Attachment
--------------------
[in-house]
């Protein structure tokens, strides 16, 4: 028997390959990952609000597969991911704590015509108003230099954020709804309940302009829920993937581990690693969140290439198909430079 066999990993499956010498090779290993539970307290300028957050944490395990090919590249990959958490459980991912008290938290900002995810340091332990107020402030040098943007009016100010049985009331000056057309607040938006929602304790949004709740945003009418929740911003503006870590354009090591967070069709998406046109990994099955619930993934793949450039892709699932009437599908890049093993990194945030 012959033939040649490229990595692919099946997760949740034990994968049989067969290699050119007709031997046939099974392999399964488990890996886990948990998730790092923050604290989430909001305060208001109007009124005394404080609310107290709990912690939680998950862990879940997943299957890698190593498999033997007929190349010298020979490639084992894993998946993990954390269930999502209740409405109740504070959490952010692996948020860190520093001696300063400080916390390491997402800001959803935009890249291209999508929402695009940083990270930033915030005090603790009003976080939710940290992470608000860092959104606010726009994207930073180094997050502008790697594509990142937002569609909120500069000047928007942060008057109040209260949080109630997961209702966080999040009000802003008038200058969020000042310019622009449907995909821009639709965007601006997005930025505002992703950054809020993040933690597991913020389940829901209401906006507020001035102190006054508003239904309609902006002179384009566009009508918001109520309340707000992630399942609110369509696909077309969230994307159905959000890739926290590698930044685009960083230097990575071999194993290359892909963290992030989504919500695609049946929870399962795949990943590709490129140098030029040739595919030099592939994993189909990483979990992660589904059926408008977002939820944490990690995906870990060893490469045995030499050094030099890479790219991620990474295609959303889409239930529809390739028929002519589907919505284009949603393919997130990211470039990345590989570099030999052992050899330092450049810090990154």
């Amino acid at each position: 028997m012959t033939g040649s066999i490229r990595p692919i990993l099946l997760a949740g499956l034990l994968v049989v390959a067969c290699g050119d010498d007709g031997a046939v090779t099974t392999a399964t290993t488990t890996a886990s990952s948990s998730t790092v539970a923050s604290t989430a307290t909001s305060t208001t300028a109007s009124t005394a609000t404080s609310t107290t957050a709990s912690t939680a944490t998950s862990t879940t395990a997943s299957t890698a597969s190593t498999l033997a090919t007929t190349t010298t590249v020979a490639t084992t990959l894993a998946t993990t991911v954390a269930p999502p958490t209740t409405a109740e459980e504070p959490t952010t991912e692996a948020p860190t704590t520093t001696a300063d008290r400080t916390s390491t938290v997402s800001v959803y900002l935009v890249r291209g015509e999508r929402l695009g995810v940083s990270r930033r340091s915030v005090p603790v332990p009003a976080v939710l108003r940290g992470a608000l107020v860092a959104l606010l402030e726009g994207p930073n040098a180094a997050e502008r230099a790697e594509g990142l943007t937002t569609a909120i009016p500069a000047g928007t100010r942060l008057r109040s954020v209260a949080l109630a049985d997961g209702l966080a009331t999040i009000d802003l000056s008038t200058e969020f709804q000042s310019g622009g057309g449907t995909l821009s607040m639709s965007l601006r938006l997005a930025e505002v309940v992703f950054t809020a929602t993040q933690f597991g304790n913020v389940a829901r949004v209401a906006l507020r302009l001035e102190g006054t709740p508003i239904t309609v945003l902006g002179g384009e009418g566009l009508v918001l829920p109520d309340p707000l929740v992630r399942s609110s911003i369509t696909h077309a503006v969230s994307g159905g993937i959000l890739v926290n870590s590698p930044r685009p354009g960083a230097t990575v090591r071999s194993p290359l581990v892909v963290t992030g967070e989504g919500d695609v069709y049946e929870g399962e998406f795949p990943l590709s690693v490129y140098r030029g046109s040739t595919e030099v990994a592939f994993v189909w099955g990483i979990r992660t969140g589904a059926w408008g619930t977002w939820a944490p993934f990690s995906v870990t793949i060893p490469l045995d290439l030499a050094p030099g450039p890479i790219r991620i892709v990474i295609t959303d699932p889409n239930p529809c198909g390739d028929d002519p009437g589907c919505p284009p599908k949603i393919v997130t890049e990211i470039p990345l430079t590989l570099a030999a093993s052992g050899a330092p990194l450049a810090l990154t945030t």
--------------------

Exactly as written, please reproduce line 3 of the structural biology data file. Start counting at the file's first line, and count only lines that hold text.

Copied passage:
């Amino acid at each position: 028997m012959t033939g040649s066999i490229r990595p692919i990993l099946l997760a949740g499956l034990l994968v049989v390959a067969c290699g050119d010498d007709g031997a046939v090779t099974t392999a399964t290993t488990t890996a886990s990952s948990s998730t790092v539970a923050s604290t989430a307290t909001s305060t208001t300028a109007s009124t005394a609000t404080s609310t107290t957050a709990s912690t939680a944490t998950s862990t879940t395990a997943s299957t890698a597969s190593t498999l033997a090919t007929t190349t010298t590249v020979a490639t084992t990959l894993a998946t993990t991911v954390a269930p999502p958490t209740t409405a109740e459980e504070p959490t952010t991912e692996a948020p860190t704590t520093t001696a300063d008290r400080t916390s390491t938290v997402s800001v959803y900002l935009v890249r291209g015509e999508r929402l695009g995810v940083s990270r930033r340091s915030v005090p603790v332990p009003a976080v939710l108003r940290g992470a608000l107020v860092a959104l606010l402030e726009g994207p930073n040098a180094a997050e502008r230099a790697e594509g990142l943007t937002t569609a909120i009016p500069a000047g928007t100010r942060l008057r109040s954020v209260a949080l109630a049985d997961g209702l966080a009331t999040i009000d802003l000056s008038t200058e969020f709804q000042s310019g622009g057309g449907t995909l821009s607040m639709s965007l601006r938006l997005a930025e505002v309940v992703f950054t809020a929602t993040q933690f597991g304790n913020v389940a829901r949004v209401a906006l507020r302009l001035e102190g006054t709740p508003i239904t309609v945003l902006g002179g384009e009418g566009l009508v918001l829920p109520d309340p707000l929740v992630r399942s609110s911003i369509t696909h077309a503006v969230s994307g159905g993937i959000l890739v926290n870590s590698p930044r685009p354009g960083a230097t990575v090591r071999s194993p290359l581990v892909v963290t992030g967070e989504g919500d695609v069709y049946e929870g399962e998406f795949p990943l590709s690693v490129y140098r030029g046109s040739t595919e030099v990994a592939f994993v189909w099955g990483i979990r992660t969140g589904a059926w408008g619930t977002w939820a944490p993934f990690s995906v870990t793949i060893p490469l045995d290439l030499a050094p030099g450039p890479i790219r991620i892709v990474i295609t959303d699932p889409n239930p529809c198909g390739d028929d002519p009437g589907c919505p284009p599908k949603i393919v997130t890049e990211i470039p990345l430079t590989l570099a030999a093993s052992g050899a330092p990194l450049a810090l990154t945030t």